Now four employees strong, Literary Life Bookstore and More celebrated its first anniversary last October and business is brisk. Devlin reports sales this past Christmas season were better than its first, and she has high hopes for the continuing development along the Wealthy Street corridor, where the store serves as “a place in which to celebrate all aspects of literary life.”
“It has been great fun to be a part of the revitalized Wealthy Street Business District,” Devlin says. “The business owners are very supportive of each other. And almost everyone on the street has chosen to renovate a building that was suffering—how nice for a historic district such as this.”
When asked about the challenges facing small business owners, Devlin believes “the biggest issues are the worrisome economy and the unfortunate changes that have happened in the world of bookselling.” As one of the few independent book stores in West Michigan and one of the few brick-and-mortar bookstores of any kind in a local urban neighborhood (excluding the handful of political and otherwise "specialty" bookstores), Devlin believes Literary Life is filling an all but spiritual niche. Every successful urban neighborhood needs a bookstore, she believes, and Wealthy Street is no exception.
“Small, independent bookstores like LitLife offer books, of course, and we hope that we can impart some of our knowledge about great reads to our customers,” she says. “But we also offer so much more that might not be readily apparent.”
Unlike, say, an e-commerce bookstore such as Amazon or a national big box, stores such as Literary Life hire local contractors and work almost exclusively with other local businesses for supplies, merchandise, signage, and web development, explains Devlin, who is an active member of Local First. The store provides meeting places for book groups, writers, and those needing a place to think. Maybe Barnes and Noble does that, too, but not on Wealthy Street.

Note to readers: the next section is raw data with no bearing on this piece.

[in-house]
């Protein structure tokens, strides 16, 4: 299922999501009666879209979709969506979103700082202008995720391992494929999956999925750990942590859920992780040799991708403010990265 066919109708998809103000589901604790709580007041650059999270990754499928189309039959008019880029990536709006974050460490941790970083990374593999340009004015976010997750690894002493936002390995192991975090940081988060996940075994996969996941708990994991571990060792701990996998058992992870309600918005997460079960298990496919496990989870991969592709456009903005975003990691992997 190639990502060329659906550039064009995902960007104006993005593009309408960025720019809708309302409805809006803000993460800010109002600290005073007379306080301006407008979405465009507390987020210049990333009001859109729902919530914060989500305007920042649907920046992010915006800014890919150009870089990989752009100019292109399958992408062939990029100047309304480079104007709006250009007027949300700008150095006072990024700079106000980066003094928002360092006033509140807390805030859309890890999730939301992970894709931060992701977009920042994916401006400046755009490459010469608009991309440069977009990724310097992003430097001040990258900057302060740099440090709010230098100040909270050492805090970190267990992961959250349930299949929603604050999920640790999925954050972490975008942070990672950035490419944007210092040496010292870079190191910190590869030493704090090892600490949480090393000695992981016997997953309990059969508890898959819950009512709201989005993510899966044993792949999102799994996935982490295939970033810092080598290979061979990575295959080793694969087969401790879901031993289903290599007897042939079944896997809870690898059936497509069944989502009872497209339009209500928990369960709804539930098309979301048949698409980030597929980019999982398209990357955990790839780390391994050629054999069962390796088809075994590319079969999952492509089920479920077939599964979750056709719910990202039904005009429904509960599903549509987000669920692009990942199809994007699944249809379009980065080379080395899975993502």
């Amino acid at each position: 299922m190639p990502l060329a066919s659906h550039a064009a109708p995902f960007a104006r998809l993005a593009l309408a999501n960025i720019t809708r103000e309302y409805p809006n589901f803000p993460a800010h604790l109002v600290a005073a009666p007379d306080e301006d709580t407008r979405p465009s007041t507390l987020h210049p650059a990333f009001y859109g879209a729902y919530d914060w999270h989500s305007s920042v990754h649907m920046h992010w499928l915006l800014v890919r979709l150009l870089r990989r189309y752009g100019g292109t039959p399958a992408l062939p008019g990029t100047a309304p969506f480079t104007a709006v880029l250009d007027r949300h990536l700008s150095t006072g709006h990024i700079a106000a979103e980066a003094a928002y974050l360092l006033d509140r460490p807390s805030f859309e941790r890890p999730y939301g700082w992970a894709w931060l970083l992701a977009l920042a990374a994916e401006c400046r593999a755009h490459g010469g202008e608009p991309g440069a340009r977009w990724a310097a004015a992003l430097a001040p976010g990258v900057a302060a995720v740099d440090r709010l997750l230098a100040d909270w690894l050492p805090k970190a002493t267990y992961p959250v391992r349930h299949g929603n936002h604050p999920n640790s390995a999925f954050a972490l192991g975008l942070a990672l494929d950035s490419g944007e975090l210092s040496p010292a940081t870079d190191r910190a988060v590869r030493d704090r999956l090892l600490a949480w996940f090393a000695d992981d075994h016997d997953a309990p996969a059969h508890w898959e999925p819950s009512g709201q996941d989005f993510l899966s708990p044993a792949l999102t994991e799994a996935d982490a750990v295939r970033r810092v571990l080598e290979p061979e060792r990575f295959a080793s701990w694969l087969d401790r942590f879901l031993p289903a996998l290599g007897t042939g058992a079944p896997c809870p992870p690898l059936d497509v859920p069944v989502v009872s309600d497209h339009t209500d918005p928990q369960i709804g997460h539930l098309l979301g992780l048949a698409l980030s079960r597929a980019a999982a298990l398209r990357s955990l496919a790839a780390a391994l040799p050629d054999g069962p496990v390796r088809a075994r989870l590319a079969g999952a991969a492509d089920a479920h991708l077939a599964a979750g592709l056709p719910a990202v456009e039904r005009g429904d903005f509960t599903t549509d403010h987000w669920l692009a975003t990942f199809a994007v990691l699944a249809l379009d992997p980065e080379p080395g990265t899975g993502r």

The bookstore currently hosts “Third Thursdays at Literary Life,” a monthly event featuring readings, music, poetry and art, and “First Saturday for Kids” where authors and entertainers keep the kids laughing and happy for an hour straight. Devlin also has four children’s author readings lined up for 2009, as well as hopes for a regional author celebration and a writing contest. The first annual Lit Life Poetry Contest wrapped up last weekend. The winning poem will be included in the Literary Life Bookstore Poetry Anthology.
In addition to readables, she believes that “sidelines,” or everything that isn’t a book, make a difference in a store’s profitability. Knowing there are larger bookstores everywhere, Devlin asserts, “I don’t necessarily want to be known as a gift store, but a lot of people expect more than just books these days.” She focuses her sidelines on literary or seasonal themes, and without question, carries some of the most unique note cards, puppets and teas around.
Bona Van Dis is a freelance writer in Grand Rapids. When she isn't chasing her 4-year-old son, she's writing and editing for the Aquinas Magazine. This is her first story for Rapid Growth.
Interiors and exteriors of Literary LifeOwner Roni Devlin (left) and bookseller Jennifer Sorensen (courtesy photo)Photographs by Brian Kelly - All Rights ReservedBrian Kelly
is a commercial photographer, filmmaker and managing photographer for Rapid Growth. He highly recommends the new book of historic Grand Rapids photos he purchased while shooting this assignment at Literary Life.